It would be to connect and to network more with the business community. I got my Exam out of the way within five months of being out of school, and two years later I was licensed. In this bubble of time, I was spending a lot of my time with other accountants. I wish I would have networked outside of my firm with other business leaders, and that would have opened other avenues of community involvement and, possibly, other career opportunities.

Being a CPA is not limiting at all unless you don’t network and neglect looking at all the possibilities for careers.

What is it like working at NASBA and being the CFO?

My job at NASBA is fast-paced and challenging. My basic role is to execute the strategy of the CEO. The CEO reports to the board of directors, who by hiring the CEO has essentially demonstrated their support for the strategy he or she brings. That’s the overarching job that I have. You learn a lot…what works…what doesn’t work, and what your external stakeholders need and deserve.

A recent project I have been involved in gave me an awesome opportunity to make a difference in our physical workspace. I saw how the transformation of our office space to a more open environment had a major change in our culture. Working with several professionals in the world of design, furnishings, and construction, I oversaw the project that redefined our office space into an environment that reflected our values of openness, collaboration and transparency. The change was significant and with change, one inevitably encounters resistance. As a leader, one must set a vision and establish the fact that that’s where we are going. It’s much too easy to listen to naysayers and change the vision on their behalf. We stayed true to what we wanted to accomplish and the results have been nothing short of phenomenal.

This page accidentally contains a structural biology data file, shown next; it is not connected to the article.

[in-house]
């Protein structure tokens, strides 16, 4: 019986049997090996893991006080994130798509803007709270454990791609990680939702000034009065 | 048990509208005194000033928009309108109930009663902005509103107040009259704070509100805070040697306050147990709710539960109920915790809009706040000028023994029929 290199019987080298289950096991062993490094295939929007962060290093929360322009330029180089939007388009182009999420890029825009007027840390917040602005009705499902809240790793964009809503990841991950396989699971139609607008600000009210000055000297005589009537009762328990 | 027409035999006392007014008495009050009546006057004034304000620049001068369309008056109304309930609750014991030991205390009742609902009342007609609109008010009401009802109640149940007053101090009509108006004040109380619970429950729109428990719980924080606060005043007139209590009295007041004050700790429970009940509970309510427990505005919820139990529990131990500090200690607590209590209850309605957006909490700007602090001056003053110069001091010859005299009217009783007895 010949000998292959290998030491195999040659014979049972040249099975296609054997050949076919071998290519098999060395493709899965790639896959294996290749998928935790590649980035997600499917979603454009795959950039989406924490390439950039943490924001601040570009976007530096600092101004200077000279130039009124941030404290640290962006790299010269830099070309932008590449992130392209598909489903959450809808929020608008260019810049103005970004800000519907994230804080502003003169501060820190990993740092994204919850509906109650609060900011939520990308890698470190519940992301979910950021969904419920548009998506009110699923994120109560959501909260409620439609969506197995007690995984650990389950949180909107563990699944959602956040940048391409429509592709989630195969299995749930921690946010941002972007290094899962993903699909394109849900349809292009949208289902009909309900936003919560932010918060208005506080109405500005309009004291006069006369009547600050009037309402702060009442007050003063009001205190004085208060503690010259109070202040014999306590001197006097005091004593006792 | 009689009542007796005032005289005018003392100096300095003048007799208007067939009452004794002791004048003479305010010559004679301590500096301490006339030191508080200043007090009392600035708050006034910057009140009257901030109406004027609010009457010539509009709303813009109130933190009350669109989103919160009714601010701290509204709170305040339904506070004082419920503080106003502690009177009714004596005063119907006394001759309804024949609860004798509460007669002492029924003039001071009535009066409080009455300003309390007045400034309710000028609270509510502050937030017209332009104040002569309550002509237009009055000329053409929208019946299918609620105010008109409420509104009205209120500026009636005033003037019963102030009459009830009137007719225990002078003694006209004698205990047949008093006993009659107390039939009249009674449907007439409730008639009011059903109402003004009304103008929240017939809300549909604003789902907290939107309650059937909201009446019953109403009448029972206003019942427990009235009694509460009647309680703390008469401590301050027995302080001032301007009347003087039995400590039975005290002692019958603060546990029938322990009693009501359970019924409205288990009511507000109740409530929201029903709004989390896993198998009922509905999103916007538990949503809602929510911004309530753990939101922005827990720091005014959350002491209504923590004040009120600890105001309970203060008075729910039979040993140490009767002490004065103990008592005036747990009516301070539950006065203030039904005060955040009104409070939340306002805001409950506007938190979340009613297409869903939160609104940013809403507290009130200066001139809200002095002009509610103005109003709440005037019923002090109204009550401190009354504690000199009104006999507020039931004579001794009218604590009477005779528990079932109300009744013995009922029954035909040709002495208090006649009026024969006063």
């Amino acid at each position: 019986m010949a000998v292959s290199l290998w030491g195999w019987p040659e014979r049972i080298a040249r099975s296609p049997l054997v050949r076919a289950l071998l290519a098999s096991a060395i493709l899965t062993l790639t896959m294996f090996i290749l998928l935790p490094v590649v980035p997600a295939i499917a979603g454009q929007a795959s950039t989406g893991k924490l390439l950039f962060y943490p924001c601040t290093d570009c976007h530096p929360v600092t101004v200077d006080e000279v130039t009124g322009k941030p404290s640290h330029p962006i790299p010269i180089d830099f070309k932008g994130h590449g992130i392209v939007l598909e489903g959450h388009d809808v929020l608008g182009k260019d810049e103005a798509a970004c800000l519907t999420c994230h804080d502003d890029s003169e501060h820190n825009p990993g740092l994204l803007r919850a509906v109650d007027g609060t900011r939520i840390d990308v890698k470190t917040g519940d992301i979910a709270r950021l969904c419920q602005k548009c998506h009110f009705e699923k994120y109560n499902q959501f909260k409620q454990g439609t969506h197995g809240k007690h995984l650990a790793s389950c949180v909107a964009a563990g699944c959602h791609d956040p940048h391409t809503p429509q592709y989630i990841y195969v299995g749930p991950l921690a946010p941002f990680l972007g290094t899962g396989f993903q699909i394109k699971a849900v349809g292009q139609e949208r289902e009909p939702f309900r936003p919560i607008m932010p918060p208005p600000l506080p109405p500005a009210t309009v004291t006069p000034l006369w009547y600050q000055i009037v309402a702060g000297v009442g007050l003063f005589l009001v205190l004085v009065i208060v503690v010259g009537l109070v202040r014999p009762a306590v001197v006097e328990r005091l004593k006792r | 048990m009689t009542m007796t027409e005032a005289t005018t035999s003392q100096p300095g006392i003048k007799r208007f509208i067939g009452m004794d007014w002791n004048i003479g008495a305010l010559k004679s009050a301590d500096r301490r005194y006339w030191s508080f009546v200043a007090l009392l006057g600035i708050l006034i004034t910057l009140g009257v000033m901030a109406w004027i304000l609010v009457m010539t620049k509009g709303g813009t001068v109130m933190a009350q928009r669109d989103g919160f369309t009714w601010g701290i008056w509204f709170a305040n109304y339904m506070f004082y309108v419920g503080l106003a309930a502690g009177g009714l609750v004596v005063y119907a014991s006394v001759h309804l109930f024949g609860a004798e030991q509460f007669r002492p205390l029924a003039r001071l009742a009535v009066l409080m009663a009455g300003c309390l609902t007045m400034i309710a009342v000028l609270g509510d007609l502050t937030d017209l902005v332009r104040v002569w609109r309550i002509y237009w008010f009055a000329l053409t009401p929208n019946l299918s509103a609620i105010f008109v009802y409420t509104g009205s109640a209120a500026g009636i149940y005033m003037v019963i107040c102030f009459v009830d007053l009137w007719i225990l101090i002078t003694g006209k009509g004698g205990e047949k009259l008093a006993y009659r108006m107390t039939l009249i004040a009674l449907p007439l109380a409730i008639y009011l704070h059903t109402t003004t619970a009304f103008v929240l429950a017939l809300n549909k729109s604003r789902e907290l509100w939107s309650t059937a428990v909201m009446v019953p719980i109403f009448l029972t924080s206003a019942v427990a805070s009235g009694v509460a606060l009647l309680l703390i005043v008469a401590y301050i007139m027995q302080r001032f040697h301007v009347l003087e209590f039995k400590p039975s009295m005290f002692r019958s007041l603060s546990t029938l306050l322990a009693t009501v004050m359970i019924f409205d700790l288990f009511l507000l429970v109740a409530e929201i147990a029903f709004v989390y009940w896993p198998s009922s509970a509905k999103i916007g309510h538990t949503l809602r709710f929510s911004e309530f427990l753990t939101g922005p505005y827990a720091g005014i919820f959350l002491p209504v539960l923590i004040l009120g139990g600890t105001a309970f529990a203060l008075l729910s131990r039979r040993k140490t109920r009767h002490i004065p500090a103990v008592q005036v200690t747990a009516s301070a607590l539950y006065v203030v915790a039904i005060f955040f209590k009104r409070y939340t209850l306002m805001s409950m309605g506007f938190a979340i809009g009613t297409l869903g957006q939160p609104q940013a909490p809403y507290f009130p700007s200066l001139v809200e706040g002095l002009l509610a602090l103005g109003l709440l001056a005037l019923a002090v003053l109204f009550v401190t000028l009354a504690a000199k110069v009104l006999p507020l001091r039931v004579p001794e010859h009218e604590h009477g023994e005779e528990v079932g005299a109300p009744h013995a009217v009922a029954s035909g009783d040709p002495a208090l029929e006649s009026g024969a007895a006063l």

Many CPA candidates aspire to one day be in your shoes as a CFO. What have been some of the most important steps in your ability to reach this level in your career?

The most important steps are your willingness to learn, your openness to change, the skill of being a good listener, trusting your own common sense, and aligning yourself with your colleagues. These are the defining differences between many people who progress up and those who don’t. Also, putting the necessary work into an idea or path that the organization needs to take, requires the ability to influence. That is an essential element to becoming an executive. And it goes without saying that this influence must be coupled with good judgement.

Pursue things you love even if it’s not business related. My wife got me into improvisational comedy when we were dating. I loved the craft improv and loved making people laugh. What I learned in improv helped me as much in business as it did in my personal life. The first rule of improv is to say, “Yes and…” By saying yes, you acknowledge that you have heard what the person said and you can now add onto that idea. While applying the “rule,” to everyday business, it tends to lead to innovation and better choices rather than those who choose to say “no” or look at every idea with skepticism or criticism.

To connect with Michael Bryant, find him on LinkedIn.